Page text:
Claire Murray: Okay? Well, we’re almost ready to wrap up. But I always like to finish off these podcasts with some tips or some actionable insights that people can take away. So, they haven’t just listened to us, rabbit and on for half an hour. Obviously, we’re talking about the fact that there’s peaks and drops where we’re going through a bit of a recession about a downturn at the moment. What are the 3 things that businesses can do to ensure that their recruitment function comes out the other end of this step stronger or as strong as what they went in.
Al Frater: Okay.
Al Frater: So I’ve got a bit of a pet
Al Frater: It’s my number one. Probably preaching some choir. But first thing, you need to know what you’re after. What is it you actually want? I still see companies going out to market with a spec that is just not right or slightly old fashioned or they’ve pasted it from 10 years ago.
Al Frater: Have you actually spent time looking at what your organization needs for that wrong. Now, the reason this is becoming more and more important is, getting back to what I said about you never like working gig economy, less more stuff. Do you really need some of those skills that you have on there? Some of those must have that you are certain are really important.
Because half the time I look at them online, and think – why, you need that. So, that’s an important part of it. Then also getting the spec right is how and this goes back to my psychology days, but unless you have the spec in terms of what you’re after, both skills, hard and soft skills, but also personality and behaviors what you see you’re looking for
Unless you define that first, and what stakeholders need internally, you set yourself up for a bit of a failure.
Because you’ll probably end up with the wrong person. So in the process, that would be my top 10, and if you’re not doing that the competition are.
Second would be getting your values right as a business when you are looking to attract – so candidate value proposition is incredibly important.
Al Frater: You’ve got to be open and honest and transparent about what you offer. But that process has got to feel genuine and heartfelt. And really, if you do that, you’re gonna get better candidates, you’re gonna have better acquiring success.
If all of the people that touch your account base as part of the process know the external values in your business, you’re gonna have a better hiring experience, both internally and externally. And then you’ll get better people, aligned to values and not then deciding to jump ship after a few months. Hopefully. But it should reduce that churn as well. So values are incredibly important.
Al Frater: And I think certainly the world of social media, carries on apace and has changed, and some of the older people are leaving the marketplace. Things like yeah glass door. And people talking online about their experiences and the values and what they’re saying is, it’s just more important. So, I think a lot of companies have done great work in this. That needs to carry on.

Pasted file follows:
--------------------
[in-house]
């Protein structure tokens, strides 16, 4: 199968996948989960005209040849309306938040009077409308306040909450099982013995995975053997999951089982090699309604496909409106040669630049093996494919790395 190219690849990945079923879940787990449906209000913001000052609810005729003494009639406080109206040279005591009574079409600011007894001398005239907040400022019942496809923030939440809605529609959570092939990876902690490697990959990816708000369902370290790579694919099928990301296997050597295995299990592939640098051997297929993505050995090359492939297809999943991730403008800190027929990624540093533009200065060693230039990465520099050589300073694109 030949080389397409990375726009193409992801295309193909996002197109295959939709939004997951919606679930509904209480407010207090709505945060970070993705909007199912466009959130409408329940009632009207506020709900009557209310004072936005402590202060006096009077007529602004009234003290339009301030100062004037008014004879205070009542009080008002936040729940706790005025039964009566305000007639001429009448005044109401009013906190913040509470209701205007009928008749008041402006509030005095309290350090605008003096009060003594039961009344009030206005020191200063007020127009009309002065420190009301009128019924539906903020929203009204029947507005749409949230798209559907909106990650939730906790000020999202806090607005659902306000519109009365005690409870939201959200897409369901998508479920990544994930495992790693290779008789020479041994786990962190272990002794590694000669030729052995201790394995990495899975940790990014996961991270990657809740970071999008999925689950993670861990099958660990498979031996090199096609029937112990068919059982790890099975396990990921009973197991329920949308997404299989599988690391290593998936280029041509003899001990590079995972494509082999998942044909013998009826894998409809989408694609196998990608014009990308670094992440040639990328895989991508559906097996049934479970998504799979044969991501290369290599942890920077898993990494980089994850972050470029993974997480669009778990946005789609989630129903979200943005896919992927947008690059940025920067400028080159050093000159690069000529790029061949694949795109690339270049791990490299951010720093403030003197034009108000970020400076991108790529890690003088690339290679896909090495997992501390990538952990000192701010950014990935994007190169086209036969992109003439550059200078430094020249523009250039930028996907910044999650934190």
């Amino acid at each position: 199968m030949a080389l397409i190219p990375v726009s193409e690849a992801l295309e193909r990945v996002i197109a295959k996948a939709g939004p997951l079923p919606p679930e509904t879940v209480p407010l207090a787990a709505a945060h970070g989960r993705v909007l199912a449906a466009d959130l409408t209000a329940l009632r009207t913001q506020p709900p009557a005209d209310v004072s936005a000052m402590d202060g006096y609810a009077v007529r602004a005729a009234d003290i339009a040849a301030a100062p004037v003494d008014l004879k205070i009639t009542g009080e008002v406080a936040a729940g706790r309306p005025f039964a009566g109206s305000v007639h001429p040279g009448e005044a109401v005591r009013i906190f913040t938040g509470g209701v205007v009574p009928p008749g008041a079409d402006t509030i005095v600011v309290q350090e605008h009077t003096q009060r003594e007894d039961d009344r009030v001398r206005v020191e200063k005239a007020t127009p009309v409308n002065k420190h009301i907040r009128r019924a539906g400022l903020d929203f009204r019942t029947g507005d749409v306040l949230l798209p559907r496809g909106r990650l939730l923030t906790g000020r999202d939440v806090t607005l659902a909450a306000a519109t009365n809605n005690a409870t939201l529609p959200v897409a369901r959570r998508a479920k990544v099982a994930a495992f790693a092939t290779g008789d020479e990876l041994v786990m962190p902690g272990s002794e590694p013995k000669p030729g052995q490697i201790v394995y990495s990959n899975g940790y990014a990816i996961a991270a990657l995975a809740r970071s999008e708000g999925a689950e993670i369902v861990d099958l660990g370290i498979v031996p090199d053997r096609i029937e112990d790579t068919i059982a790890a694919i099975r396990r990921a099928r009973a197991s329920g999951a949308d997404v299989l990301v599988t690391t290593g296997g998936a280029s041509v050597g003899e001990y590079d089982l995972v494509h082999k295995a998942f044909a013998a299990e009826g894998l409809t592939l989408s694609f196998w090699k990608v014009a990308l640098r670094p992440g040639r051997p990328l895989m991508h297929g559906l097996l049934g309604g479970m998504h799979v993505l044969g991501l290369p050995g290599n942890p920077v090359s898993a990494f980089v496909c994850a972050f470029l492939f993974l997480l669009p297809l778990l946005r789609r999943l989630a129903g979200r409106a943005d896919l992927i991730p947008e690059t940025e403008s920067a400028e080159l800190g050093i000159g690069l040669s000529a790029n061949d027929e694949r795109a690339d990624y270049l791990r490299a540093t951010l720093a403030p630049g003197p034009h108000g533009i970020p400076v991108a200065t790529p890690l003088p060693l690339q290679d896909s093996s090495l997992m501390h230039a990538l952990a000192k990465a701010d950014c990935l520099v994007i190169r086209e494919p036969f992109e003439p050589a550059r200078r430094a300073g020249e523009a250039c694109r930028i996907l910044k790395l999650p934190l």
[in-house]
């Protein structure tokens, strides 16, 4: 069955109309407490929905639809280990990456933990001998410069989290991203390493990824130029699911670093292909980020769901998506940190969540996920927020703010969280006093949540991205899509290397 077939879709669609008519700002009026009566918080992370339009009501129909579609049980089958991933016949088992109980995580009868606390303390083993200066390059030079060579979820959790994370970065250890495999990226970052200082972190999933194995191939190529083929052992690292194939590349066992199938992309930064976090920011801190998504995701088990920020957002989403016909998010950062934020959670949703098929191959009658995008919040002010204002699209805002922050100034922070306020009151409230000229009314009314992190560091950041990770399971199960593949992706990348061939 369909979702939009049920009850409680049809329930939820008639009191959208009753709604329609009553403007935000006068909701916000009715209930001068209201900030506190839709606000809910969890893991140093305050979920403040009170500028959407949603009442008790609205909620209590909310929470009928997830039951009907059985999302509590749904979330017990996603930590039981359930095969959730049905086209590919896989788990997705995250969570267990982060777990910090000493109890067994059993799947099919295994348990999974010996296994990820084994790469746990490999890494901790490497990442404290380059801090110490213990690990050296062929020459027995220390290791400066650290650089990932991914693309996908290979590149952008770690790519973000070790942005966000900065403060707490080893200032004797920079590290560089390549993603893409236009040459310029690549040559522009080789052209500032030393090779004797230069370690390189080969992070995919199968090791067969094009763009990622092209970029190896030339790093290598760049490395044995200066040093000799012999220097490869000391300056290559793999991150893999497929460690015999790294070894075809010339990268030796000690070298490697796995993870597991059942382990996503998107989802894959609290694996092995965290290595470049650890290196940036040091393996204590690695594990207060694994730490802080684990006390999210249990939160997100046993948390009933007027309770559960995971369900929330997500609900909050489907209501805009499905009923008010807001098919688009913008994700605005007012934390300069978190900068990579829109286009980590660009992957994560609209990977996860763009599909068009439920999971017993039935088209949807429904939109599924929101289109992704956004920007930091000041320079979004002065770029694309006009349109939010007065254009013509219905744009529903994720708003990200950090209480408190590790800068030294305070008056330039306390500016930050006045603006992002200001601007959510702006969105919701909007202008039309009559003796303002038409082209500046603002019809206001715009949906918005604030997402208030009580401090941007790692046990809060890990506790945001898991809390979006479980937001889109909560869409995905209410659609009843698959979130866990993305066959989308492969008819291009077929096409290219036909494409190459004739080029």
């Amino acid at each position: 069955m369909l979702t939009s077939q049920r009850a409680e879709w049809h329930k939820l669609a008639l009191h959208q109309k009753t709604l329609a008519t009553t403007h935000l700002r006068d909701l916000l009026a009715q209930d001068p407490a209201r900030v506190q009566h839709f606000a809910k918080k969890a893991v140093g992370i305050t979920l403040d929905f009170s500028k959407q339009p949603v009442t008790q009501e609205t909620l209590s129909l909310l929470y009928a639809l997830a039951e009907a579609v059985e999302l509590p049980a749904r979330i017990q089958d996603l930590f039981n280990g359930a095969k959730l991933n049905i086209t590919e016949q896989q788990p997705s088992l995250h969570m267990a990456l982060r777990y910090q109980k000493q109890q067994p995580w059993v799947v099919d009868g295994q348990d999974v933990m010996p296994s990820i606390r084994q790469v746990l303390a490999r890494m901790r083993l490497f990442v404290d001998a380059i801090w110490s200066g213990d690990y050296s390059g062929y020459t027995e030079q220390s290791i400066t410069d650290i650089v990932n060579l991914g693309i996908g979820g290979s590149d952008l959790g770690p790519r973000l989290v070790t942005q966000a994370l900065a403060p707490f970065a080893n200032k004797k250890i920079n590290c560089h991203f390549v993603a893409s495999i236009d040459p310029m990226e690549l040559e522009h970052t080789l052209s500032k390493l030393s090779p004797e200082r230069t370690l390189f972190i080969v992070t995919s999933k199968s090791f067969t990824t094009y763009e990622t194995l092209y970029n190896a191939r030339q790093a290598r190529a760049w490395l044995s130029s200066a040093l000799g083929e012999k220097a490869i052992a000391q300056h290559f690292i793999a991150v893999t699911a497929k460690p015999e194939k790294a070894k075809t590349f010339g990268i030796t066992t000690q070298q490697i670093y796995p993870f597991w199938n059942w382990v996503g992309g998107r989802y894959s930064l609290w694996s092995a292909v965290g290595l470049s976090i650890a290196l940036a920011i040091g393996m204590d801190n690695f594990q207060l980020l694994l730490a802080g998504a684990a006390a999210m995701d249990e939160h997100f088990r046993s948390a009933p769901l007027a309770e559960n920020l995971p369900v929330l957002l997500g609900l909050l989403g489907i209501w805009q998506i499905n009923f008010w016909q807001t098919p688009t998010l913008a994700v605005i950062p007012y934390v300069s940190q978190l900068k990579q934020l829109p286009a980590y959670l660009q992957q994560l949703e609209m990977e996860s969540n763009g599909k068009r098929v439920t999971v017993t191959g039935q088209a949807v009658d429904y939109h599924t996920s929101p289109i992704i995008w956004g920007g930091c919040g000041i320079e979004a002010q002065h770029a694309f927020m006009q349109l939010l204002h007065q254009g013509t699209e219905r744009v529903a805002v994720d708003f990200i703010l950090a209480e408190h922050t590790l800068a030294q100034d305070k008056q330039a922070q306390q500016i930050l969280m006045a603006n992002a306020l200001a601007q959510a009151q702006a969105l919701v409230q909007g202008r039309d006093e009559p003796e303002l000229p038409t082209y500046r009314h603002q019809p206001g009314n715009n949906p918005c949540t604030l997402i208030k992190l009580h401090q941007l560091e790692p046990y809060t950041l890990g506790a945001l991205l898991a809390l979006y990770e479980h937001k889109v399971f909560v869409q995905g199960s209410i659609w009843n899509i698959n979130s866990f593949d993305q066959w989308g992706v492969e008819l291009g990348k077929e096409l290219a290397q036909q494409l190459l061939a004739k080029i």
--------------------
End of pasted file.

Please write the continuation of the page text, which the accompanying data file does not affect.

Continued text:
We’ve already touched on my third one would be avoiding that diversity downtown. You know that times may be tough now. But if you’re starting to build up a problem for yourself by cutting pools and certain things.
I think it’s important to not be doing this with your pipeline because you’re just going to build up.
This hopefully won’t be that long a downturn. But actually, when we come out of it, you don’t want to be in a position where going back to my first, my previous point, your values look different. And actually the experience that people see in the organizations is not good.
They say that if you fix the roof in the summer, when it comes to winter, you’re in good place. You need to really focus on one of these things. So that would be my top 3 tips.
Claire Murray: all 3 of those fit into the topic of alignment. Right? So, you’re aligning all your stakeholders. You like making sure that you’re aligning your candidate Brand, and your engagement with the people who you want to attract, and then the diversity
Claire Murray: part fits into that as well. It’s all part of your employer, Brand, and and aligning, making sure you aligning yourself with the people who you want to hire long term and your goals for for for the future. So yeah.
Al Frater: yeah, exactly. That exactly that. That would be a a very 6 way of putting it. That’s why you’re in in marketing.
Claire Murray: Well, all it’s been an absolute pleasure having you on today, and thank you. Thank you so much for spending part. Your Friday afternoon with us, and and i’m sure that we will chat soon. In the future. We’ll have to get you back on when see if we can see if your crystal ball predictions have come true.